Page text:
Laboratory Study of Rats Supports Dangers of GM Corn A study published in September issue of The Food & Chemical Toxicology Journal found that rats fed Monsanto’s genetically modified corn over several months showed significant health problems including premature death and tumors. The study found that over half of the male rats and 70 percent of the females who were fed a lifetime of Monsanto’s corn died prematurely with significant liver and kidney damage. Scientists also found the rats to contain cancerous tumors so large they blocked organ function. While numerous studies have examined their short-term impact, this is the first ever study to examine the long-term effects of GMO consumptions.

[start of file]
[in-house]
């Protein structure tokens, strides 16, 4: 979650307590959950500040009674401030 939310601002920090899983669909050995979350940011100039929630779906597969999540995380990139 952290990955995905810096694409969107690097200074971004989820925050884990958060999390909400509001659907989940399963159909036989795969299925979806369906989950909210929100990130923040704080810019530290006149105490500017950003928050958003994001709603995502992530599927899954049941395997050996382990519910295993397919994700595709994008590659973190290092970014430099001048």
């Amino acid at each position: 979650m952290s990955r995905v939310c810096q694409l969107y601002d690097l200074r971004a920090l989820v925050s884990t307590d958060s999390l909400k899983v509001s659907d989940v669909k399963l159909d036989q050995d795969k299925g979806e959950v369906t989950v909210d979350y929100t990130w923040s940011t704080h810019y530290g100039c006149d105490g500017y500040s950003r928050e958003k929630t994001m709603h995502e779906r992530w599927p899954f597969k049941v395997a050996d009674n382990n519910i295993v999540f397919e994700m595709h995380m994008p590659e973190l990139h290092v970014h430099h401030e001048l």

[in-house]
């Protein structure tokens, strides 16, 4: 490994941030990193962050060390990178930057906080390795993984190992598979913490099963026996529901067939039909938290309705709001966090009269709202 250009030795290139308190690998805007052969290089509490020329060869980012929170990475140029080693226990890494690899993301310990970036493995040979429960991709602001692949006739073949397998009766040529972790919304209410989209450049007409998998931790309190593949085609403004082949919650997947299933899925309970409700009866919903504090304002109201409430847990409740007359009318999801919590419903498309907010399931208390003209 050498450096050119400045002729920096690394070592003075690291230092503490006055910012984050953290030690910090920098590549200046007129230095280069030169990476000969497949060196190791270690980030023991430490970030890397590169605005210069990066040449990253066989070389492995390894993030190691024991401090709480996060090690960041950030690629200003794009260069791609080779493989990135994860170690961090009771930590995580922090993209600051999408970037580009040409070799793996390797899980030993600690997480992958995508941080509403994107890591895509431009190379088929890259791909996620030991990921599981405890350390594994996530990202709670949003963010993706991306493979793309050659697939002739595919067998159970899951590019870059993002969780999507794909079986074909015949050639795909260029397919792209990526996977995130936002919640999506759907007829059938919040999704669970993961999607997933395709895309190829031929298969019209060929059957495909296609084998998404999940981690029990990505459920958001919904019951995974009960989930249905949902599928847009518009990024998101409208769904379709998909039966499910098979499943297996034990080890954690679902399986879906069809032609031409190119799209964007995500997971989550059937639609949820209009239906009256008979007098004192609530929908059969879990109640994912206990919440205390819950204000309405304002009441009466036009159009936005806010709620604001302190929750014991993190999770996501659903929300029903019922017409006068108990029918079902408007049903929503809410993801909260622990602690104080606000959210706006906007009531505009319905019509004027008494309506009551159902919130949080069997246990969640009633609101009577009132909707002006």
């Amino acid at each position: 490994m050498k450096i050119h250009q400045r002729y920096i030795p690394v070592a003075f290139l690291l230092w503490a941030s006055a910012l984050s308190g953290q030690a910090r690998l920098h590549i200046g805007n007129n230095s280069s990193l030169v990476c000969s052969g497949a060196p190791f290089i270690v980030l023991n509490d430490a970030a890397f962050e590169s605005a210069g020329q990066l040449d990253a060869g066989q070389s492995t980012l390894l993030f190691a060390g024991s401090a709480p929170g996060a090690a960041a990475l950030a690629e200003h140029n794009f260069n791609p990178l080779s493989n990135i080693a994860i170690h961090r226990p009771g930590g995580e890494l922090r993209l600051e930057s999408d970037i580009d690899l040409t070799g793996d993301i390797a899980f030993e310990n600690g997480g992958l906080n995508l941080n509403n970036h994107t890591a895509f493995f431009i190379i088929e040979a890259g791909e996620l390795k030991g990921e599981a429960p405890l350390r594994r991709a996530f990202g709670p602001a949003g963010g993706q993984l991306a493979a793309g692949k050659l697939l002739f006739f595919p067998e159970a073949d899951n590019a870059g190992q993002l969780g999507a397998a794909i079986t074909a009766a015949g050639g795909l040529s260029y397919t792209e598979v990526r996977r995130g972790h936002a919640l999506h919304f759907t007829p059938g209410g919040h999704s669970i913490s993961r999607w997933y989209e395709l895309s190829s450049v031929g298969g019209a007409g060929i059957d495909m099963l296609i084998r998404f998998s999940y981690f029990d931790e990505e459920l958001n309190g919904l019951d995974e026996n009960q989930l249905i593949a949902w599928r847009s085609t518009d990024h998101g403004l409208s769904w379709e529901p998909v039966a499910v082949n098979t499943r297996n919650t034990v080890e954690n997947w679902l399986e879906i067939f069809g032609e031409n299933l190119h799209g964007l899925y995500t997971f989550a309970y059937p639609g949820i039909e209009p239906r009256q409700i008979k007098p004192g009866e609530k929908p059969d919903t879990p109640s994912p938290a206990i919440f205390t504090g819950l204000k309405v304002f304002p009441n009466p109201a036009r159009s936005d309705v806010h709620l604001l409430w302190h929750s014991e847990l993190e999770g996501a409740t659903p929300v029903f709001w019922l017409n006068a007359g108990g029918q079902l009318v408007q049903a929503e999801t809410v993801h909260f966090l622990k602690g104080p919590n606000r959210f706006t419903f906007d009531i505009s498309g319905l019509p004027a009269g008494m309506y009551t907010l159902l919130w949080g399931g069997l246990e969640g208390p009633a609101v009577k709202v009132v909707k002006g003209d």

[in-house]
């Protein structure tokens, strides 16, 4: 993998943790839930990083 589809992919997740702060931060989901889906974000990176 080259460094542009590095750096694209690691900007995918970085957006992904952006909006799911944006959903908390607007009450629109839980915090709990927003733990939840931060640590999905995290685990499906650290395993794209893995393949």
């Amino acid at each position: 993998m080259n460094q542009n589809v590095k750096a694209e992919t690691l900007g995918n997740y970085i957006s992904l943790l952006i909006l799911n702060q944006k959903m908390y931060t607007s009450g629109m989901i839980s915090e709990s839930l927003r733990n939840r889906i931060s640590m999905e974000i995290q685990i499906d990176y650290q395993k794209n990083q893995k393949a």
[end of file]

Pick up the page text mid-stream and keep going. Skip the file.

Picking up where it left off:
Widespread GMO Contamination: Did Monsanto Plant GMOs Before USDA Approval? Evidence shows that Monsanto’s genetically altered alfalfa may have been set free in 2003, two years or more before it was deregulated in 2005. A letter, obtained by Natural Society with permission to post for public viewing, makes clear that the USDA may have turned a blind eye to the entire situation, allowing widespread GMO contamination of GMO-free crops.
Has the Media Failed in Covering Climate Change? Wen Stephenson, a former editor at The Atlantic and Boston Globe, quit his job as a journalist to become a full time activist on behalf of raising awareness about the climate crisis. According to Stephenson, “The climate crisis is the biggest story of this, or any, generation,” but it is not getting the coverage it deserves.